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Encyclopedia > Abjadi order
It has been suggested that this article or section be merged with Abjad numerals. (Discuss)

The special Abjad (أبجد ʾabǧad) order of the Arabic alphabet (or two slightly variant orders) was devised by matching an Arabic letter of the fully consonant-dotted 28-letter Arabic alphabet to each of the 22 letters of the Aramaic alphabet (in their old Phoenician alphabetic order) — leaving six remaining Arabic letters at the end. The Abjadi order is not a simple historically-continuous preservation of the earlier north Semitic alphabetic order, since it contains a position corresponding to the Aramaic letter samekh/semkat ס, yet no letter of the Arabic alphabet historically derives from ס. Loss of samekh was compensated by the split of shin שinto two independent Arabic letters, and ش. Wikipedia does not have an article with this exact name. ... The Abjad numerals are a numeral system which was used in the Arabic-speaking world prior to the use of the Arabic numerals (which are actually of Indian origin). ... The Arabic alphabet is the script used for writing in the Arabic language. ... The Aramaic alphabet is an abjad alphabet designed for writing the Aramaic language. ... The Phoenician alphabet dates from around 1400 BC and is related to the Proto-Canaanite alphabet. ... Samekh is the fifteenth letter of the Phoenician and Hebrew alphabets. ... Shin or Sin is the twenty-first letter in many Semitic abjads, including Phoenician, Aramaic, Hebrew and Arabic (in abjadi order, 12th in modern order). ...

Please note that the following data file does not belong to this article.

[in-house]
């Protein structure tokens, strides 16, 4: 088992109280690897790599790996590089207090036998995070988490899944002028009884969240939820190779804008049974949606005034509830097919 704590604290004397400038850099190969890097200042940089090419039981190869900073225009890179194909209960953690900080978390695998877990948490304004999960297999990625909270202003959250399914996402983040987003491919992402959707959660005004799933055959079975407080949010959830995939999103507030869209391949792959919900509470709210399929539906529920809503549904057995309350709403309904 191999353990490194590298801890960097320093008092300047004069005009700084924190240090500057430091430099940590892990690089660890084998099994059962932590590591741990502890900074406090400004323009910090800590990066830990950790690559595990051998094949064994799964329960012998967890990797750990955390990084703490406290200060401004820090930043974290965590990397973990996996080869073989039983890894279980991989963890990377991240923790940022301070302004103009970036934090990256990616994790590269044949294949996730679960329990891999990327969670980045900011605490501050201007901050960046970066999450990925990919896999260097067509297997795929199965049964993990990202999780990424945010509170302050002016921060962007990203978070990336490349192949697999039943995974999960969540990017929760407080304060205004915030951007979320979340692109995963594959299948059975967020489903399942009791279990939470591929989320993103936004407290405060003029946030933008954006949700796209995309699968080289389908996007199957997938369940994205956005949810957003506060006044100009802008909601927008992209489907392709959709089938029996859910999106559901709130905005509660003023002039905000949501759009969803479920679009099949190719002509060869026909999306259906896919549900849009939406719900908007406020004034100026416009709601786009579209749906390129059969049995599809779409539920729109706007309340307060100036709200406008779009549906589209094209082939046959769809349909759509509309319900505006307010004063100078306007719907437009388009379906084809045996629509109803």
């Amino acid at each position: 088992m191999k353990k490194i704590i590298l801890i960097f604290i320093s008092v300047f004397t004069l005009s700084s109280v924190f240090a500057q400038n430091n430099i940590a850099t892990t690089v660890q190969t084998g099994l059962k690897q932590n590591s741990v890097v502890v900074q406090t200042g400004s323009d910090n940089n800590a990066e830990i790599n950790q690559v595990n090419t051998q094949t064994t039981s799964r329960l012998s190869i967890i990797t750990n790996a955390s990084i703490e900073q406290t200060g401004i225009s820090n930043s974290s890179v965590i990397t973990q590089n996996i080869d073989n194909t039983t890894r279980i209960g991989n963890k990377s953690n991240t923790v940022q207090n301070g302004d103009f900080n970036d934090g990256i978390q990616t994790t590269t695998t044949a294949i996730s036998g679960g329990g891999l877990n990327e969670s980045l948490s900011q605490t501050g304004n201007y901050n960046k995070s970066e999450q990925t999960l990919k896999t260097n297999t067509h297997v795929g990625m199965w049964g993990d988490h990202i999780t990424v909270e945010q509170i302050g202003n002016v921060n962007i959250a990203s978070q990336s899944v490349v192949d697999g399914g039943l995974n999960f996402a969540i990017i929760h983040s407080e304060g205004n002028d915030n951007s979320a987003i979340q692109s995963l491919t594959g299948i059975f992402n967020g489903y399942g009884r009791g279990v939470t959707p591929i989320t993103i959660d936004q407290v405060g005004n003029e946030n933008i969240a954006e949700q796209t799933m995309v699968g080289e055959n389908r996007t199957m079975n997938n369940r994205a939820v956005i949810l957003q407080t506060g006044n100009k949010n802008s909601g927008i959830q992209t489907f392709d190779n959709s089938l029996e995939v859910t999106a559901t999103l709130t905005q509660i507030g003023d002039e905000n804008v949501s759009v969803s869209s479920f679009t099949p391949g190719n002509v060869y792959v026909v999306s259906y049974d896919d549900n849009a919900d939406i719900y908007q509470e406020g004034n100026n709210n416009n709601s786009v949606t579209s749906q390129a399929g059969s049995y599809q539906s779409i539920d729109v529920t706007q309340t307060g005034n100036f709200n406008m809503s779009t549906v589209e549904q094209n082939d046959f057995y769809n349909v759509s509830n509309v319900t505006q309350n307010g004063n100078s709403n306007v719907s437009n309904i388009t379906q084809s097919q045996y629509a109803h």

The most common Abjad sequence is:

أ ب ج د ﻫ و ز ح ط ي ك ل م ن س ع ف ص ق ر ش ت ث خ ذ ض ظ غ
ʼ b ǧ d h w z ḥ ṭ y k l m n s ʻ f ṣ q r š t ṯ ḫ ḏ ḍ ẓ ġ

This is commonly vocalized as follows:

  • ʼabǧad hawwaz ḥuṭṭī kalaman saʻfaṣ qarašat ṯaḫaḏ ḍaẓaġ.

Another vocalization is:

  • ʼabuǧadin hawazin ḥuṭiya kalman saʻfaṣ qurišat ṯaḫuḏ ḍaẓuġ

Another Abjad sequence, mainly confined to the Maghreb, is:

أ ب ج د ﻫ و ز ح ط ي ك ل م ن ص ع ف ض ق ر س ت ث خ ذ ظ غ ش
ʼ b ǧ d h w z ḥ ṭ y k l m n ṣ ʻ f ḍ q r s t ṯ ḫ ḏ ẓ ġ š

which can be vocalized as:

  • ʼabuǧadin hawazin ḥuṭiya kalman ṣaʻfaḍ qurisat ṯaḫuḏ ẓaġuš

Modern dictionaries &c NEVER use any of the above orders to order things alphabetically; this less traditional order is used instead:

أ ب ت ث ج ح خ د ذ ر زس ش ص ض ط ظ ع غ ف ق ك ل م ن ه و ي

See also


  Results from FactBites:
 
Arabic alphabet - Wikipedia, the free encyclopedia (3015 words)
There are two orders for Arabic letters in the alphabet, the original Abjadī أبجدي order matches the ordering of letters in all alphabets derived from the Phoenician alphabet, including the English ABC.
The special Abjadī order (or two slightly variant orders) was devised by matching an Arabic letter of the fully consonant-dotted 28-letter Arabic alphabet to each of the 22 letters of the Aramaic alphabet (in their old Phoenician alphabetic order) — leaving six remaining Arabic letters at the end.
This usage is based on the Abjadi order of the alphabet.
  More results at FactBites »

 
 

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